It’s been a long, tortuous and busy four months here, so it’s nice to be back in action on the open source front where I can write code, make bad jokes on my blog, and be a smartass on IRC once again. Before I vanished into the mists of obscurity for a few months, I was writing a set of security related articles. Those published so far have been very well received and are currently my most popular articles. They have, hopefully, offered food for thought in areas where other PHP related security related articles tend not to tread. Otherwise they have failed in their purpose miserably ;) . The next article in the set should land in the next week or so with another unexpected plotline (and a nascent conspiracy to delude the masses – it’s a running theme).

These past two weeks, as I eased back into PHP work, I’ve focused on one of my recently neglected babies: Mockery. For those who aren’t aware, Mockery is my take on a PHP Mock Object framework (yes, it works with PHPUnit!) that draws inspiration from outside PHP. I’d mention the R word but some PHP folk get really upset when you also spell the “uby” part ;) .

Mockery 0.7 follows the Mockery 0.6.x series of releases which were my initial release versions. Here’s a quick list of what Mockery 0.7 Beta includes over 0.6 in terms of fixes and new additions:

1. Fixed a bug where mocking some classes failed (e.g. SplFileObject).
2. Fixed a bug mocking classes which include methods with parameters passed by reference.
3. Fixed a bug where mocking a class containing a __wakeup() method failed.
4. Fixed an exception throw on partial mocking of objects containing __call().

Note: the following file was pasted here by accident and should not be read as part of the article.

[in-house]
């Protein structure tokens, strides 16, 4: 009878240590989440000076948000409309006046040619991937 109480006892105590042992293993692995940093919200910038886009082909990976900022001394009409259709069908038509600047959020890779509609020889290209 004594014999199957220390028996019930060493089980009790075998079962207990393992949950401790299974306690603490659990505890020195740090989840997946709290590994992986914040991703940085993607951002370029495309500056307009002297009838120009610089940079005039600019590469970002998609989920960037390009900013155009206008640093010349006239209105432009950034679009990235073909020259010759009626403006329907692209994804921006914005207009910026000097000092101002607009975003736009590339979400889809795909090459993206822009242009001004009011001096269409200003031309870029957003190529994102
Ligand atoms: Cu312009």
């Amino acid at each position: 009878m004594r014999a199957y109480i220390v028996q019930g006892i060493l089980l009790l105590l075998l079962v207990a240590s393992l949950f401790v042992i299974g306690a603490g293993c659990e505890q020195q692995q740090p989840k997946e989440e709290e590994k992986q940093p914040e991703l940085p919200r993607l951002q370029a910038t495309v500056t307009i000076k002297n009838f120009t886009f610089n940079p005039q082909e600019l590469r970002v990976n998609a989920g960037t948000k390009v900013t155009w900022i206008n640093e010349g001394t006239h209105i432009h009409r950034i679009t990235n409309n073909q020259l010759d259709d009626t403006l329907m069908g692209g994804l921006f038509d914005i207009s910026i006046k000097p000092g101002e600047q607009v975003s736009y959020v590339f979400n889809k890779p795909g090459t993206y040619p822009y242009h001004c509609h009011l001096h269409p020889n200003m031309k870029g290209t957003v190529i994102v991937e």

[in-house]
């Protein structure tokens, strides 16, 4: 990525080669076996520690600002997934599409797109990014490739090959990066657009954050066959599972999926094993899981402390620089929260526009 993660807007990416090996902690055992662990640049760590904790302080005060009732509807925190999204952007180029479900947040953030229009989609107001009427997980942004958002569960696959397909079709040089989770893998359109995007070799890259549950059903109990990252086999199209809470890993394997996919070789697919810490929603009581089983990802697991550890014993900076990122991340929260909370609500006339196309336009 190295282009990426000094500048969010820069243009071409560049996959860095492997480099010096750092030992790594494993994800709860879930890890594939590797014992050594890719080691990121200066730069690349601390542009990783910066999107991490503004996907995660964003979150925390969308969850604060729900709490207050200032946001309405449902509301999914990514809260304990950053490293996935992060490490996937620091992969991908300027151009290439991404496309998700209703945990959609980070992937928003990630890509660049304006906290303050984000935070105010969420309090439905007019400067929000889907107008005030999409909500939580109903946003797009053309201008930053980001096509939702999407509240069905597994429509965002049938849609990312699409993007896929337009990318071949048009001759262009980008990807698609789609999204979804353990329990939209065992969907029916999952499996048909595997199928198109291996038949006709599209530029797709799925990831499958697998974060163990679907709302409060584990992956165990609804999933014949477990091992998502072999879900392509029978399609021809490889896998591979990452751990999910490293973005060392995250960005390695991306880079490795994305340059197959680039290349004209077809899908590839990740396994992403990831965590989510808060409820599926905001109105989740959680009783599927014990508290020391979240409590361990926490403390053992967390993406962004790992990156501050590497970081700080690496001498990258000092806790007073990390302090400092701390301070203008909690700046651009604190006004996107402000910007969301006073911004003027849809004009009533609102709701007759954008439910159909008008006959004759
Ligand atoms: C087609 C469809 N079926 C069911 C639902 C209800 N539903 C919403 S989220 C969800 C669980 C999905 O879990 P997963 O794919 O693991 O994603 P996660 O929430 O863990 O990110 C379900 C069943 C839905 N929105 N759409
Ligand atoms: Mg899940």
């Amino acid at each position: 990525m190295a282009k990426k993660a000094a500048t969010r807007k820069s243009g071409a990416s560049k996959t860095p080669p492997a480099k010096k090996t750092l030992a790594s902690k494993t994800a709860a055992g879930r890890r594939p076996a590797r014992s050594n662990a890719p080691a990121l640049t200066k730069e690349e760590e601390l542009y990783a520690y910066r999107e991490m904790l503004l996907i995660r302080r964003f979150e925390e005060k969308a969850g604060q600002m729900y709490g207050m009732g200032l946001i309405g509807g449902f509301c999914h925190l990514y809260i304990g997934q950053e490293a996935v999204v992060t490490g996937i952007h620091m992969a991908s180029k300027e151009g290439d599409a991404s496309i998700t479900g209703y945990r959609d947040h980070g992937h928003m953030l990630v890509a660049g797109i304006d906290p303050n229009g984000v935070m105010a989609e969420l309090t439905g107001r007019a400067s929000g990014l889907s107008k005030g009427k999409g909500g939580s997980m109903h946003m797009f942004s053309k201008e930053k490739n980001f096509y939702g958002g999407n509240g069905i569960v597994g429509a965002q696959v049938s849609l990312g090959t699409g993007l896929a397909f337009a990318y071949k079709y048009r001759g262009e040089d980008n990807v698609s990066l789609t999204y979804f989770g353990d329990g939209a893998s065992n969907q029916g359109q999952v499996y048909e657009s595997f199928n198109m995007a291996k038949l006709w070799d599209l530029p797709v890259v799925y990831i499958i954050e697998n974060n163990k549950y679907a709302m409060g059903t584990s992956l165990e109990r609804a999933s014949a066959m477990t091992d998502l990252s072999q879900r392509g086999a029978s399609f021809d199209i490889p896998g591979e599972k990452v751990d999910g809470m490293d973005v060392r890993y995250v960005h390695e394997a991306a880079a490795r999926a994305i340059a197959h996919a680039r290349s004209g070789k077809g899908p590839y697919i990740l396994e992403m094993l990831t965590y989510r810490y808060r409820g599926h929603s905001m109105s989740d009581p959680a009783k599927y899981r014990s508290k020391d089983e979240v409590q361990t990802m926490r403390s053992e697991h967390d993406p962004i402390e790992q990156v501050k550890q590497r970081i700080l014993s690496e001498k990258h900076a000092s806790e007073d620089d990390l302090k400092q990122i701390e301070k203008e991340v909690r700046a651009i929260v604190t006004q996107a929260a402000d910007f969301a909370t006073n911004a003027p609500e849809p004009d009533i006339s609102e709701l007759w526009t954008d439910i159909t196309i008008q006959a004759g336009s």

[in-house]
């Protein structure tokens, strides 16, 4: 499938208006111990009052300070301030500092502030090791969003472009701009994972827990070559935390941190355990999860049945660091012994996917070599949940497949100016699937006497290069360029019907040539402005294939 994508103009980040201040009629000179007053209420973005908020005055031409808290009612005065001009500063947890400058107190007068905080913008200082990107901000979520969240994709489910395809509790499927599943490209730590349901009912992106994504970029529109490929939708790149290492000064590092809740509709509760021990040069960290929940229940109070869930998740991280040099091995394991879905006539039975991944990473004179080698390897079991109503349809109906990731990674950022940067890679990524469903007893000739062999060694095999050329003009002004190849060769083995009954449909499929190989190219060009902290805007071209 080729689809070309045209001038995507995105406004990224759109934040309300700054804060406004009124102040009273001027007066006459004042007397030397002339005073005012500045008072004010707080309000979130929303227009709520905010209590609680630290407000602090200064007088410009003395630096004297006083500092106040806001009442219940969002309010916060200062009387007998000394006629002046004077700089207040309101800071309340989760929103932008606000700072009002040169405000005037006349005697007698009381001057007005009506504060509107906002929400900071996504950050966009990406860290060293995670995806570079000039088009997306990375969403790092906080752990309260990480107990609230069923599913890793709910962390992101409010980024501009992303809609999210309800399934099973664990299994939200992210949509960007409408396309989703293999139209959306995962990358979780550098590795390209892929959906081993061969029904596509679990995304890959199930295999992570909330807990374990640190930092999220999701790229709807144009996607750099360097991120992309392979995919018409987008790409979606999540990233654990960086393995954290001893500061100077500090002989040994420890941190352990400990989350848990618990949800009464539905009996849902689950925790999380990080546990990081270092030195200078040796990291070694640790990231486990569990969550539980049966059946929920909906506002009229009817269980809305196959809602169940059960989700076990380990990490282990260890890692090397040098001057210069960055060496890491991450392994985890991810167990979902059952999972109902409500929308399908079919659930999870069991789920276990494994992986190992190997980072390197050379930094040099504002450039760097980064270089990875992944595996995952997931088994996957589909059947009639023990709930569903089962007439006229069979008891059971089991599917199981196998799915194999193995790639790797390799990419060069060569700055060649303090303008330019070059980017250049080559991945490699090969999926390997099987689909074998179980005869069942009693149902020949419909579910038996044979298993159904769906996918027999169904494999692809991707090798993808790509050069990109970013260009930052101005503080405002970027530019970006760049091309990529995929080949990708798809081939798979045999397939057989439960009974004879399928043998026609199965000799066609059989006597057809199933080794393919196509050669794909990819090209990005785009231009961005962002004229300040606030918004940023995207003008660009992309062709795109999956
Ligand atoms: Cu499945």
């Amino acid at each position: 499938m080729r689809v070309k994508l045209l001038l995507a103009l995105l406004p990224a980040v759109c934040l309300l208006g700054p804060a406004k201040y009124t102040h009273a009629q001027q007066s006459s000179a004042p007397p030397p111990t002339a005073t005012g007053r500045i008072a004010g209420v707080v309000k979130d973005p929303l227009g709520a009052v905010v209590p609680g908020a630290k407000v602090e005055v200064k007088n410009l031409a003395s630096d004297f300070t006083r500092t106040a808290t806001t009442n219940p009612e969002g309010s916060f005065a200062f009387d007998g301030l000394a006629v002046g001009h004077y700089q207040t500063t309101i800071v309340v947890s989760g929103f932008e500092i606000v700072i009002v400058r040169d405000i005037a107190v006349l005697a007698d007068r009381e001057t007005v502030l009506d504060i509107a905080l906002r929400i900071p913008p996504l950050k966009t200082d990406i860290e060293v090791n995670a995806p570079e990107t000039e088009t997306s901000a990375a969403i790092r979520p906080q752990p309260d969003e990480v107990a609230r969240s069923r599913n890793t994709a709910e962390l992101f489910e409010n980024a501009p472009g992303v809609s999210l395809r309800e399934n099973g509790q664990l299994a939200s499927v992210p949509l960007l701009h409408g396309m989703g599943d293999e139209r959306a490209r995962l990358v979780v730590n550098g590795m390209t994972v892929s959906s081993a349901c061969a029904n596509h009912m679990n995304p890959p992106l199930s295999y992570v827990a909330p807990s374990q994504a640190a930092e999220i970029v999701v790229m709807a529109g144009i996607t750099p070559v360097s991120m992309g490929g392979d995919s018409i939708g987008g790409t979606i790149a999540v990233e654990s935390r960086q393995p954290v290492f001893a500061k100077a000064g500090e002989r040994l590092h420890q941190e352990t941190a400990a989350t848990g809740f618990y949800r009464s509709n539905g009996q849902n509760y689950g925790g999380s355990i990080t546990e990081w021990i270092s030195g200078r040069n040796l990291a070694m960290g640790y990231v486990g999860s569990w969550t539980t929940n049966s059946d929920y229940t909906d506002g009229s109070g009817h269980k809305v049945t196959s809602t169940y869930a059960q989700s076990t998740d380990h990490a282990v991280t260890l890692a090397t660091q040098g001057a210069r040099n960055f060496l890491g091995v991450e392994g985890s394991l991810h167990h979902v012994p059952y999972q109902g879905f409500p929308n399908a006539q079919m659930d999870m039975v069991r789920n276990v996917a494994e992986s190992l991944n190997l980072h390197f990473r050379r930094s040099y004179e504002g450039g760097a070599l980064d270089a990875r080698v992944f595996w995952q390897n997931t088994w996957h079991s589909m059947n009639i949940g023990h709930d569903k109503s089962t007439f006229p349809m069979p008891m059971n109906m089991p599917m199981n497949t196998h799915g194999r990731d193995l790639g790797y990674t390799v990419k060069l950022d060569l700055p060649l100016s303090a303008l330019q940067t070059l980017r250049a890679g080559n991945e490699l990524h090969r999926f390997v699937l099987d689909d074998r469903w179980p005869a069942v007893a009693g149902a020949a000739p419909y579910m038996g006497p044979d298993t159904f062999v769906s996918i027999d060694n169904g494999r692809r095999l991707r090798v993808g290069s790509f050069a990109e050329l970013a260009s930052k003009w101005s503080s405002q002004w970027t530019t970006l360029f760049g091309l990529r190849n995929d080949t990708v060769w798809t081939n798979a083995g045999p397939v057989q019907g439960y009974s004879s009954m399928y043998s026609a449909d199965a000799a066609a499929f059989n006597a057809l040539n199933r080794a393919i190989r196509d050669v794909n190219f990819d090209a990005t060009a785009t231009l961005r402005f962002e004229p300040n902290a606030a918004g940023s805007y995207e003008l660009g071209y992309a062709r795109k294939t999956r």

5. Added support for mocking public properties (and setting property values from expectations).
6. Added support for mocking static methods.
7. Added support for having mocks implement two or more interfaces.
8. Added support for forward blocking.
9. Added support for instance mocking, i.e. where instantiating a new class of a mocked type will provide a new mock object.
10. Included integration support for Hamcrest (a library of matchers to extend/offer an alternative to Mockery’s).

While this is a short list, it rounds out Mockery’s feature list and fixes a few obvious flaws. I’d like to thank everyone who opened issues on Github or who took the time to fork the project and implement changes. I’m going to need a CREDITS file for the stable release of 0.7 :) .

One of the features noted is strongly recommended: Hamcrest. Hamcrest is a library of matchers ported to PHP 5.2 from Java (it’s also ported to Python, Erlang, and so on). Mockery offers a set of argument matchers used in expectation setting but their scope is necessarily limited and it’s pointless throwing more time into developing new ones when there exists a perfectly functional library for that very purpose. I’ve updated Mockery’s installation instructions to note this new optional dependency and recommend its installation.

Going forward, I’ll post a few Mockery related articles before releasing 0.7.0 Stable in about a week. If you currently use Mockery, please give the 0.7 Beta a run through to make sure nothing breaks in your tests.

Mockery’s primary documentation is currently its online README on Github. Installation instructions and usage documentation may be found there.

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